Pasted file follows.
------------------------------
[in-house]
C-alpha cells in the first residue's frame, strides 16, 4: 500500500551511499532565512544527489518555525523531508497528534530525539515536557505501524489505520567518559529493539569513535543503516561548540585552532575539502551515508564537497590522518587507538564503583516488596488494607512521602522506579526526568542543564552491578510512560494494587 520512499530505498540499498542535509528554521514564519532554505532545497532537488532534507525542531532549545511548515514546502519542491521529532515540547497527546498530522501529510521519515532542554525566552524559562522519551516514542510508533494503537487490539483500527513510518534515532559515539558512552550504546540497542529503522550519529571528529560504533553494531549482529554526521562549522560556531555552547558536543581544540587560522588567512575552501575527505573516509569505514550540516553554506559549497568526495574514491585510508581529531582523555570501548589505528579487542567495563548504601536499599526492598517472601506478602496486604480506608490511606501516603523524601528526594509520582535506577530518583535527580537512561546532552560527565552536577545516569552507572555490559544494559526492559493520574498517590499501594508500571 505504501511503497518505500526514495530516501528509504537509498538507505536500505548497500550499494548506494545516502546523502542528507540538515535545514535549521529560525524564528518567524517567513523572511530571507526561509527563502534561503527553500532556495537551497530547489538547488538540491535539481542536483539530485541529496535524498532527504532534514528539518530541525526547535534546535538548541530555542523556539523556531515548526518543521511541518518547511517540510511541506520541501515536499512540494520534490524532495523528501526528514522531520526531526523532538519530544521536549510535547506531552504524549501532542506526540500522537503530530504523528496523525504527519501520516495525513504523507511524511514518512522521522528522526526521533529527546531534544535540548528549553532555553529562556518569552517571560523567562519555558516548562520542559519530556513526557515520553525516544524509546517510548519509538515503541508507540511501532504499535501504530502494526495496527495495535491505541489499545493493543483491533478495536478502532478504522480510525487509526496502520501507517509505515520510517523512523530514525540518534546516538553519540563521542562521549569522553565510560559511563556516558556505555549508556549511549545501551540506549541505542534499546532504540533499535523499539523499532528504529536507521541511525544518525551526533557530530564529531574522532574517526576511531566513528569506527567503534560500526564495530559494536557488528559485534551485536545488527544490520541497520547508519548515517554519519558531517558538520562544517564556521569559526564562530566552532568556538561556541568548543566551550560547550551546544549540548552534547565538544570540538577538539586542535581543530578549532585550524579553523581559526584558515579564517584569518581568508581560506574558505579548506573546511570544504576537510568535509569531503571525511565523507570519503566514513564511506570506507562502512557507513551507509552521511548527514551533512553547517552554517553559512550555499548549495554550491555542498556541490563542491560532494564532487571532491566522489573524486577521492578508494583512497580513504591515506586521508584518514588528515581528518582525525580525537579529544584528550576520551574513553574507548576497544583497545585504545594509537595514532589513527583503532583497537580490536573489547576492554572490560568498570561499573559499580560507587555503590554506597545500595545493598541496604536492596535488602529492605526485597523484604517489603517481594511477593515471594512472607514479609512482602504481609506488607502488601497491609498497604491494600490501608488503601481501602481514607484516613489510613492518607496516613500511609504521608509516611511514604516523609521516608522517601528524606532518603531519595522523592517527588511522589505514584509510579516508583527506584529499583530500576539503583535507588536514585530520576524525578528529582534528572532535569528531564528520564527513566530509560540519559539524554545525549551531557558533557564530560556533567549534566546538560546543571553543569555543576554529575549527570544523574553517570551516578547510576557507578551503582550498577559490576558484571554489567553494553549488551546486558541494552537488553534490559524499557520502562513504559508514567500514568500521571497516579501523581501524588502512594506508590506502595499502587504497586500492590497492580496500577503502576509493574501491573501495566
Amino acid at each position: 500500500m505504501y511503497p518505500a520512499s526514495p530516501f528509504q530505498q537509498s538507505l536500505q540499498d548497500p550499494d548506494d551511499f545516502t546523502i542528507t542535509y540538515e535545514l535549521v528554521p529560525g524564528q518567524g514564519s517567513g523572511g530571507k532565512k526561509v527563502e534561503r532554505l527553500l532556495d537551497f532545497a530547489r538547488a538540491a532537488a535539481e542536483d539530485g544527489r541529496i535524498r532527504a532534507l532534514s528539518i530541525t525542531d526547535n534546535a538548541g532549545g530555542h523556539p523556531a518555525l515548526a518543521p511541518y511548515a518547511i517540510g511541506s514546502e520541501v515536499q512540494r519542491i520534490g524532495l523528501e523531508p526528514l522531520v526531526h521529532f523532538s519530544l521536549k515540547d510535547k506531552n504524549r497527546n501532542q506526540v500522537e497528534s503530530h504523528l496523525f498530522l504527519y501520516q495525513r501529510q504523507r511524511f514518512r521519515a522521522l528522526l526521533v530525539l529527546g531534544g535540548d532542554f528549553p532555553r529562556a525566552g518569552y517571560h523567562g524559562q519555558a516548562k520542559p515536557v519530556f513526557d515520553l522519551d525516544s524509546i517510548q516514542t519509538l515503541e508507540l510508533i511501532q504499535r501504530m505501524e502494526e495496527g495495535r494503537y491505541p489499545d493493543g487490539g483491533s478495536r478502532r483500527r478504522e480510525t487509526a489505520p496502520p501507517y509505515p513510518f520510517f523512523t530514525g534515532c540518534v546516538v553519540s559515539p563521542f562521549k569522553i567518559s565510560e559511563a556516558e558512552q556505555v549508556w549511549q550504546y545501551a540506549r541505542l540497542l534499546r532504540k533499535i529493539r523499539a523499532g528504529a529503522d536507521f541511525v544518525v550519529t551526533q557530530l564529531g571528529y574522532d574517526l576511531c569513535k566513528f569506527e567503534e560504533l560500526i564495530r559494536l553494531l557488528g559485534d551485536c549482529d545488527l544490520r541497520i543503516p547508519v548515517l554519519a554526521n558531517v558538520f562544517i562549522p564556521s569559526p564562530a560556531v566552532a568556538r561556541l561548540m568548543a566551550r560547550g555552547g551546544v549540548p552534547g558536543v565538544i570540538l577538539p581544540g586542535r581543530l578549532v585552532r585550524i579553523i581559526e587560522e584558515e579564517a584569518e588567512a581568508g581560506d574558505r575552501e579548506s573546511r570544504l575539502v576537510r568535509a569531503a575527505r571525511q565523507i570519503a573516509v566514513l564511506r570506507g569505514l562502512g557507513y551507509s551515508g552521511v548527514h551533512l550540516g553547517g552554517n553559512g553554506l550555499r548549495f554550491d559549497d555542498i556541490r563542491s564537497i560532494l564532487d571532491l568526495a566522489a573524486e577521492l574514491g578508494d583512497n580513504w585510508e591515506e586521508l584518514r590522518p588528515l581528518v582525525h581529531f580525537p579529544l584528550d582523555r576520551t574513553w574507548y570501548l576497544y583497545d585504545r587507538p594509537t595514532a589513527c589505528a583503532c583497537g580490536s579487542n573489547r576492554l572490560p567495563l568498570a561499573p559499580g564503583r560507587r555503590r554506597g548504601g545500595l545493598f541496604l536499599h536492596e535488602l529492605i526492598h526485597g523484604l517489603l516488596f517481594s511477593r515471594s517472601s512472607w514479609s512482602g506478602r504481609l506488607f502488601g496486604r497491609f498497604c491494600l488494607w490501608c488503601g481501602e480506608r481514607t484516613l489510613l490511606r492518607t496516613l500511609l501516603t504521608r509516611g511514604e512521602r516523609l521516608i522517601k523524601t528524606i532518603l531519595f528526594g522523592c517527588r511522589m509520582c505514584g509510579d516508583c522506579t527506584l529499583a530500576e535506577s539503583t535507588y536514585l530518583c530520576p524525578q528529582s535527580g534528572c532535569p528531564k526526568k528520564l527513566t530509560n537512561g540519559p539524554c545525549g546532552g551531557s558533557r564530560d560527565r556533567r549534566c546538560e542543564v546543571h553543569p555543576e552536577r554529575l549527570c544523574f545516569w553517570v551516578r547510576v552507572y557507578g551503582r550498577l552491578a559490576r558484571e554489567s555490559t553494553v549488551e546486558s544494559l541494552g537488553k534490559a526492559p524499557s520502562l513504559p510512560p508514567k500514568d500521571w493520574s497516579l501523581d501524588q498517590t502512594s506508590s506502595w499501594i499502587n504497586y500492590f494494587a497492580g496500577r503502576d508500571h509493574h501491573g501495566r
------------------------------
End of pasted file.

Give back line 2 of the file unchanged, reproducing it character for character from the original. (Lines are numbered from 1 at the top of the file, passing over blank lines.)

C-alpha cells in the first residue's frame, strides 16, 4: 500500500551511499532565512544527489518555525523531508497528534530525539515536557505501524489505520567518559529493539569513535543503516561548540585552532575539502551515508564537497590522518587507538564503583516488596488494607512521602522506579526526568542543564552491578510512560494494587 520512499530505498540499498542535509528554521514564519532554505532545497532537488532534507525542531532549545511548515514546502519542491521529532515540547497527546498530522501529510521519515532542554525566552524559562522519551516514542510508533494503537487490539483500527513510518534515532559515539558512552550504546540497542529503522550519529571528529560504533553494531549482529554526521562549522560556531555552547558536543581544540587560522588567512575552501575527505573516509569505514550540516553554506559549497568526495574514491585510508581529531582523555570501548589505528579487542567495563548504601536499599526492598517472601506478602496486604480506608490511606501516603523524601528526594509520582535506577530518583535527580537512561546532552560527565552536577545516569552507572555490559544494559526492559493520574498517590499501594508500571 505504501511503497518505500526514495530516501528509504537509498538507505536500505548497500550499494548506494545516502546523502542528507540538515535545514535549521529560525524564528518567524517567513523572511530571507526561509527563502534561503527553500532556495537551497530547489538547488538540491535539481542536483539530485541529496535524498532527504532534514528539518530541525526547535534546535538548541530555542523556539523556531515548526518543521511541518518547511517540510511541506520541501515536499512540494520534490524532495523528501526528514522531520526531526523532538519530544521536549510535547506531552504524549501532542506526540500522537503530530504523528496523525504527519501520516495525513504523507511524511514518512522521522528522526526521533529527546531534544535540548528549553532555553529562556518569552517571560523567562519555558516548562520542559519530556513526557515520553525516544524509546517510548519509538515503541508507540511501532504499535501504530502494526495496527495495535491505541489499545493493543483491533478495536478502532478504522480510525487509526496502520501507517509505515520510517523512523530514525540518534546516538553519540563521542562521549569522553565510560559511563556516558556505555549508556549511549545501551540506549541505542534499546532504540533499535523499539523499532528504529536507521541511525544518525551526533557530530564529531574522532574517526576511531566513528569506527567503534560500526564495530559494536557488528559485534551485536545488527544490520541497520547508519548515517554519519558531517558538520562544517564556521569559526564562530566552532568556538561556541568548543566551550560547550551546544549540548552534547565538544570540538577538539586542535581543530578549532585550524579553523581559526584558515579564517584569518581568508581560506574558505579548506573546511570544504576537510568535509569531503571525511565523507570519503566514513564511506570506507562502512557507513551507509552521511548527514551533512553547517552554517553559512550555499548549495554550491555542498556541490563542491560532494564532487571532491566522489573524486577521492578508494583512497580513504591515506586521508584518514588528515581528518582525525580525537579529544584528550576520551574513553574507548576497544583497545585504545594509537595514532589513527583503532583497537580490536573489547576492554572490560568498570561499573559499580560507587555503590554506597545500595545493598541496604536492596535488602529492605526485597523484604517489603517481594511477593515471594512472607514479609512482602504481609506488607502488601497491609498497604491494600490501608488503601481501602481514607484516613489510613492518607496516613500511609504521608509516611511514604516523609521516608522517601528524606532518603531519595522523592517527588511522589505514584509510579516508583527506584529499583530500576539503583535507588536514585530520576524525578528529582534528572532535569528531564528520564527513566530509560540519559539524554545525549551531557558533557564530560556533567549534566546538560546543571553543569555543576554529575549527570544523574553517570551516578547510576557507578551503582550498577559490576558484571554489567553494553549488551546486558541494552537488553534490559524499557520502562513504559508514567500514568500521571497516579501523581501524588502512594506508590506502595499502587504497586500492590497492580496500577503502576509493574501491573501495566